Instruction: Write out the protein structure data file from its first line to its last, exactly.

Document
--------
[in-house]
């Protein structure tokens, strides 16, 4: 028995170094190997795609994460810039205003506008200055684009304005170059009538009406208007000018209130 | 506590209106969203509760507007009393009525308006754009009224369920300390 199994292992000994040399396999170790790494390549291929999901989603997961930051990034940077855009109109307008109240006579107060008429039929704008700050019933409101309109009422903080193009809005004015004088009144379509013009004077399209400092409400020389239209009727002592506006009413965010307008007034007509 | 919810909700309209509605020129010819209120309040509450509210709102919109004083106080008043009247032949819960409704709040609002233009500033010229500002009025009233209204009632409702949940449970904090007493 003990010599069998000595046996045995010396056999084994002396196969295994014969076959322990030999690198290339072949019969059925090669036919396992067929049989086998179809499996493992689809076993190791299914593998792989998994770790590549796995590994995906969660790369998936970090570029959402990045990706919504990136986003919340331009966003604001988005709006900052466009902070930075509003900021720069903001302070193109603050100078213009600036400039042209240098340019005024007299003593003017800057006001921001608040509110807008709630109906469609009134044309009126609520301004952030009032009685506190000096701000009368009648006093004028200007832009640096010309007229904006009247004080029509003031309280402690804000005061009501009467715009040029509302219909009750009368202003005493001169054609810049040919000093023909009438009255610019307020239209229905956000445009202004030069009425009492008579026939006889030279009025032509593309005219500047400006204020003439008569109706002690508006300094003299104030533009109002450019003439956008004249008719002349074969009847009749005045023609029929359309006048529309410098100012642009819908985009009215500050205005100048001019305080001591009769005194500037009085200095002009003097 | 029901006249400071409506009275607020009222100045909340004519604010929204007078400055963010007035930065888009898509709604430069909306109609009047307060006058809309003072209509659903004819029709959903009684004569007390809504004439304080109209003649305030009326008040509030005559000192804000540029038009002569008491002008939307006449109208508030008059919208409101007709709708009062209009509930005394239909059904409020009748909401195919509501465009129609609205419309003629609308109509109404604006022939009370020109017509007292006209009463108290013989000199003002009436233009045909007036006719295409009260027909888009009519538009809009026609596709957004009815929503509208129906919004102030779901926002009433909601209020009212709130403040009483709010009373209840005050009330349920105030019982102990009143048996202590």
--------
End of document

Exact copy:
[in-house]
């Protein structure tokens, strides 16, 4: 028995170094190997795609994460810039205003506008200055684009304005170059009538009406208007000018209130 | 506590209106969203509760507007009393009525308006754009009224369920300390 199994292992000994040399396999170790790494390549291929999901989603997961930051990034940077855009109109307008109240006579107060008429039929704008700050019933409101309109009422903080193009809005004015004088009144379509013009004077399209400092409400020389239209009727002592506006009413965010307008007034007509 | 919810909700309209509605020129010819209120309040509450509210709102919109004083106080008043009247032949819960409704709040609002233009500033010229500002009025009233209204009632409702949940449970904090007493 003990010599069998000595046996045995010396056999084994002396196969295994014969076959322990030999690198290339072949019969059925090669036919396992067929049989086998179809499996493992689809076993190791299914593998792989998994770790590549796995590994995906969660790369998936970090570029959402990045990706919504990136986003919340331009966003604001988005709006900052466009902070930075509003900021720069903001302070193109603050100078213009600036400039042209240098340019005024007299003593003017800057006001921001608040509110807008709630109906469609009134044309009126609520301004952030009032009685506190000096701000009368009648006093004028200007832009640096010309007229904006009247004080029509003031309280402690804000005061009501009467715009040029509302219909009750009368202003005493001169054609810049040919000093023909009438009255610019307020239209229905956000445009202004030069009425009492008579026939006889030279009025032509593309005219500047400006204020003439008569109706002690508006300094003299104030533009109002450019003439956008004249008719002349074969009847009749005045023609029929359309006048529309410098100012642009819908985009009215500050205005100048001019305080001591009769005194500037009085200095002009003097 | 029901006249400071409506009275607020009222100045909340004519604010929204007078400055963010007035930065888009898509709604430069909306109609009047307060006058809309003072209509659903004819029709959903009684004569007390809504004439304080109209003649305030009326008040509030005559000192804000540029038009002569008491002008939307006449109208508030008059919208409101007709709708009062209009509930005394239909059904409020009748909401195919509501465009129609609205419309003629609308109509109404604006022939009370020109017509007292006209009463108290013989000199003002009436233009045909007036006719295409009260027909888009009519538009809009026609596709957004009815929503509208129906919004102030779901926002009433909601209020009212709130403040009483709010009373209840005050009330349920105030019982102990009143048996202590």